It must have been an incredibly exciting day! Jesus arrives in Jerusalem the last week before his impending death surrounded by disciples and throngs of strangers. But what kind of an entry was this event we remember as “Palm Sunday?” What image should we have in mind as we re-read such a familiar story? How can we possibly avoid “overhearing” this event again? I was privileged to be part of a discussion about Palm Sunday a few years ago and remember a few of the possibilities that came out of that meeting.
For the crowds who gathered that day, it must have seemed like a parade. After all, everyone loves a parade. Some garments are used as a makeshift blanket for the beast of burden. Other bits of clothing are thrown along the ground in honor of the procession. Branches are ripped from trees to pave the way for this savior. It certainly looks like a parade, and it sounds like one too. “Hosanna” cries the crowd. “Help us, save us, someone please deliver us! Bring us change!” Bring us hope! Maybe this Jesus was the one. Could there really be something here worth celebrating. Palm Sunday –- a joyous, happy parade for the crowd.
Perhaps it was a parade for the crowd, but what about those disciples entering town with Jesus. What were they thinking as they marched into the city, Jerusalem itself, with Jesus? Maybe that’s it – they were marching with Jesus. Not a parade, but a march, a military march. Was this to be the day when Jesus assumed his proper role as deliverer, conqueror, politician, king? These disciples, these followers, these “soldiers” were proud to march beside their rabbi, their teacher, their master, their king. But they just could not understand. Jesus had warned them of what waited for him in Jerusalem, and they were not ready to accept the seriousness of God’s plan, the costliness of God’s plan, the pain of God’s plan (Mark 8:31).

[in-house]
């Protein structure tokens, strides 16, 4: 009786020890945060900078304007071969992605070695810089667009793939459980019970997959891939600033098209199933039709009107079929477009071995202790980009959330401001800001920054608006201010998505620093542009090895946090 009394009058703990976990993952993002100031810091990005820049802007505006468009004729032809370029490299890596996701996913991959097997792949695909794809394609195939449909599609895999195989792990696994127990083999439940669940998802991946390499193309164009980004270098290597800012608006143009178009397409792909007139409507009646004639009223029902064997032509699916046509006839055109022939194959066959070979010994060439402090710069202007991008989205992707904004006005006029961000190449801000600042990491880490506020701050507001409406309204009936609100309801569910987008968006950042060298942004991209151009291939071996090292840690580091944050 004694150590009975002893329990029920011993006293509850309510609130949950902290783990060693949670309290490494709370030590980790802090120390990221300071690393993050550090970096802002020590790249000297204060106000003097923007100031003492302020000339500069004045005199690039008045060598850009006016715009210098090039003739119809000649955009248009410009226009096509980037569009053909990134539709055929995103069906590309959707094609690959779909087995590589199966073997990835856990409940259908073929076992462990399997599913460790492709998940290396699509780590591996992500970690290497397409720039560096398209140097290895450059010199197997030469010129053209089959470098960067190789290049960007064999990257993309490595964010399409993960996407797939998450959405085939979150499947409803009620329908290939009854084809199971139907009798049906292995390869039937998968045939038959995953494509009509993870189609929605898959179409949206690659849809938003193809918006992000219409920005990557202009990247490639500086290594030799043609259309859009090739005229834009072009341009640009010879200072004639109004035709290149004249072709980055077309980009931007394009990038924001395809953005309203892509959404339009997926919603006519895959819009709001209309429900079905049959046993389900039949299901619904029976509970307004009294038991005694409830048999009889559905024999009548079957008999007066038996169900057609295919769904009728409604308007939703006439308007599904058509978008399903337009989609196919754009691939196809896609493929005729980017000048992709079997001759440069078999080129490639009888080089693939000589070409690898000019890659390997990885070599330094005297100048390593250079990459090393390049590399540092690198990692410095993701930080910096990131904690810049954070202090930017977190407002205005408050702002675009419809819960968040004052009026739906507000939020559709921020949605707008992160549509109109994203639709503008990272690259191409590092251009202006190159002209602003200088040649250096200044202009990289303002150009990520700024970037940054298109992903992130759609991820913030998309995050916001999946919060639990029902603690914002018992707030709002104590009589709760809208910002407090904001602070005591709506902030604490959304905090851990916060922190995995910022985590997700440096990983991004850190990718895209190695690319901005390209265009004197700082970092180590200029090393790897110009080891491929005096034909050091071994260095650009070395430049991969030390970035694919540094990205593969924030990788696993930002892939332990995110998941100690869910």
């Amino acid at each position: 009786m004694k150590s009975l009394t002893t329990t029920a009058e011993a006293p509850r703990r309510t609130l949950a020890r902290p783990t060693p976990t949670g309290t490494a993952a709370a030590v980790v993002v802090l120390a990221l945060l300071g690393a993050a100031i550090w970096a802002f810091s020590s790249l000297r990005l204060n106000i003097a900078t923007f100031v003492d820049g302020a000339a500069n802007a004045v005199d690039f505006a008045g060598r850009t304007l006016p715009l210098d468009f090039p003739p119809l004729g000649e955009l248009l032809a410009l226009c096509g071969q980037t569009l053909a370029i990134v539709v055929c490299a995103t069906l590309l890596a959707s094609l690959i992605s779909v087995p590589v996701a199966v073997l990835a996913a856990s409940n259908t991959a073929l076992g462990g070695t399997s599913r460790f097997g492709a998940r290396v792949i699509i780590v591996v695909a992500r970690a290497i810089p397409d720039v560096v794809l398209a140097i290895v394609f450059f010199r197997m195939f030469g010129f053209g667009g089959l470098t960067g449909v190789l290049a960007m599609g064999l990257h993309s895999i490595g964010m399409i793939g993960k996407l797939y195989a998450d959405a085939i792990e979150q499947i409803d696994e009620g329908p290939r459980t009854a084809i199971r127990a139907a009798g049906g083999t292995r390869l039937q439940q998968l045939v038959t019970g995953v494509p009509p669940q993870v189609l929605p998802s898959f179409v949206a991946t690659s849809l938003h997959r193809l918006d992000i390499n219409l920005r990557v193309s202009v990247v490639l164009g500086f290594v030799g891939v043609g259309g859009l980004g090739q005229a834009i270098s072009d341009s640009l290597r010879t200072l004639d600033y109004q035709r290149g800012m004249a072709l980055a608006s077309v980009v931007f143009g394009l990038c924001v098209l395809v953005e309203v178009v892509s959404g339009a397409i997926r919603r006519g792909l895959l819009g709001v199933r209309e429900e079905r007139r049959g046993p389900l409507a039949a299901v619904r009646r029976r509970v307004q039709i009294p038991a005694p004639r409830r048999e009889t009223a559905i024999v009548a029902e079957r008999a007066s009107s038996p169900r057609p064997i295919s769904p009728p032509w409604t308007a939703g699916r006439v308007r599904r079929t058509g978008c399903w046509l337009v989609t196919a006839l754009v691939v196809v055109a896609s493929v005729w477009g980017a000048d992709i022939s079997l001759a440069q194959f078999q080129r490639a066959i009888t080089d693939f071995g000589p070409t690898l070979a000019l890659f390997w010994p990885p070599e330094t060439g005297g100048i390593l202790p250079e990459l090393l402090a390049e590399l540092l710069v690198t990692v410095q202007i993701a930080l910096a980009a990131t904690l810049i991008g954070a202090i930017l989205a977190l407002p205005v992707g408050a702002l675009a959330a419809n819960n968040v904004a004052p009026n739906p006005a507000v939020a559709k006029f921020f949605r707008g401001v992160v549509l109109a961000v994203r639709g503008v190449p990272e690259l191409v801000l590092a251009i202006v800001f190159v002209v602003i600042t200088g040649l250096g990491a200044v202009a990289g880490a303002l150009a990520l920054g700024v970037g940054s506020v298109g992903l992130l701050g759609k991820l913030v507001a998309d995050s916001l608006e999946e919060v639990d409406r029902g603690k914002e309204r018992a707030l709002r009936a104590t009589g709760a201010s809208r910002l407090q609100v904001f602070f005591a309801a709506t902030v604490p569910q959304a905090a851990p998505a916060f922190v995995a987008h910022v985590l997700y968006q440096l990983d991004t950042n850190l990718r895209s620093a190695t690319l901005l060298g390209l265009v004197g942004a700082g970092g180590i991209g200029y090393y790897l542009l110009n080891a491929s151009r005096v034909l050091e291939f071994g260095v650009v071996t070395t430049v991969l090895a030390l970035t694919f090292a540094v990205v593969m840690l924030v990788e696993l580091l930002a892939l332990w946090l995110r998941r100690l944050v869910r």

A parade for the masses, a military march for the disciples, but what for Jesus? How did Jesus perceive this raucous event? Did Jesus realize that some in this crowd screaming in support will soon demand his death? Did Jesus know that the disciples proudly marching by his side would shortly desert him in his hour of crisis? A parade? A march? But for Jesus, it’s beginning to sound more like a funeral procession.
O Lord, will you help us to set aside our desires, our blinders, our fears, our false expectations and see events as you do. We fear that we will miss your way. May the significance of this week cause us to renew our commitment to you – even unto death itself. Amen.